• good tactics: the hero does what an actual trained fighter does in such a situation (assuming he can't run away, which is always my Plan "A") He attacks one or two of the goons to get outside their ring, and then makes them come to him. This will tend to line them up for a series of one-on-one battles.
  • quick actions: There isn't time for anything complicated! If the hero spends more than half a second on any foe, the rest should rightly swarm him. Bruce Lee was great at using quick disabling moves in 20-on-one fights rather than spend the time necessary to fully detatch someone's spine and rip it out of his body. One-beat actions (hero clobbers goon) are fastest. Beat-and-a-half (goon strikes, hero slips the punch and counterstrikes) are nearly as fast. Two-beat actions (goon attacks, hero blocks, hero counters) can be too slow, especially if they pile up. You don't want the audience to see any space where two guys could have attacked at once, or someone couldn't just dive on the sucka.

25 April, 2010

Feast of Saint Mark the Evangelist, 2010

On this day in 68 AD, Mark the Evangelist met his martyrdom on a street in Alexandria
(pictured at right by Fra Angelico).

I first became interested in Mark because of the story of how his body left Alexandria 760 years later and ended up in Venice. The more I learned about the living Saint Mark, the more I liked him.

Mark is unique among the Gospel writers in several ways. First off, it's entirely possible that he was actually there. Tradition puts him at the Last Supper, as a server. (Hey, boy, can you get us a new salt shaker? And wrap the rest of this bread up to go-- might be important later. Thanks.) He may also appear in a cameo in his own Gospel, as the young man in Gethsemane who the Romans try to arrest but manages to get away by ditching his clothes. Mark's mother was one of the early Christians who sheltered the Apostles in the days after the Crucifixion, and so Mark became an early disciple of Peter. In fact, Mark's gospel might really be Saint Peter's lecture notes.

What I love about Mark's Gospel is its immediacy and its directness. Mark doesn't tell a nativity story. Mark doesn't bring in a lot of imagery and symbolism. The message is strong enough that Mark feels he can tell it without first establishing his main character's divine credentials. So, one can approach Mark's Gospel as a philosopher. And why not? Whether or not it gets anyone to Heaven, a philosophy of putting love of others first, if universally adopted, would make Earth a pretty nice place to live.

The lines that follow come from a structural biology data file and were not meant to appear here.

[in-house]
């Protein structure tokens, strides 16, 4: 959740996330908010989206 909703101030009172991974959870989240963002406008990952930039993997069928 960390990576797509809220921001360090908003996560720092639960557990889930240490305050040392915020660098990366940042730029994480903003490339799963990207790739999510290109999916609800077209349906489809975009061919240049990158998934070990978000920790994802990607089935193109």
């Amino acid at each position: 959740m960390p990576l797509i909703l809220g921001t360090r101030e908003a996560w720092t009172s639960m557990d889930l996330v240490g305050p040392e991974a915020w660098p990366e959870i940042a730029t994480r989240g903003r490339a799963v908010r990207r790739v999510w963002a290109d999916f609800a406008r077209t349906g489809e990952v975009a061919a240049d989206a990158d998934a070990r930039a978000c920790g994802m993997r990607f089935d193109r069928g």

Besides the mystery of what happened to Saint Mark's body in 827-828 and what that meant for Venice, the other thing that intrigues me about him is the fact that a good portion of his orginal Gospel draft is not known to us.

Say what?

Well, Mark writes his "just the facts" story and at a pretty good clip takes us straight to the moment where the women go into the tomb and find Jesus's body missing. Mark 16:8 has the frightened women running out of the tomb... and then, in the earliest known manuscripts, it just ends. The rest of the traditional text, Mark 16:9-20, wraps the story up with news of a Resurrection, but it reads like another author's work. Maybe Mark's agent or editor added the extra verses to make his Gospel more saleable... (A cliffhanger? No, seriously, Mark baby, that ain't gonna work for your debut. We're already taking a chance on you printing on papyrus and not going straight to trade paperback.) but slightly more likely is the possibility that part of a codex got lost along the way and a helpful scribe added a religiously appropriate ending.

And so today we celebrate the author on whose text Matthew's and Luke's gospels were based: an eyewitness to the last days of Christ and the first days of the Apostles: the man who founded the Coptic Church, the first community of Christians outside Israel: and the man who, if the legends are to be believed, continued to affect history and politics for more than a thousand years hence.

I was talking to the rector of St. George's in Schenectady on Friday (George's feast day, as it turns out) and he asked me where Mark's body is now. Well, he's in at least three places! Most of him is still believed to be in Venice, although in recent years the Venetians have not really let anyone look at him. The head might still be in Alexandria, though it has not been seen since the early 19th century and Napoleon's invasion of Egypt. And certain relics were returned to the Coptic Church (some or possibly all of the Venetian treasure) in 1968.

24 April, 2010

Opening Shot

Welcome to Historical Mayhem! This blog is mostly about my book, which I've finally FINISHED (almost three years in the making and a full day ahead of schedule). As in all blogs, Dear Readers shall also be subjected to my musings and such Links as I find entertaining.

There may also be periodic snippets of original fiction, deeeeeep historical analysis, and pictures of me lifting heavy objects over my head. Do enjoy.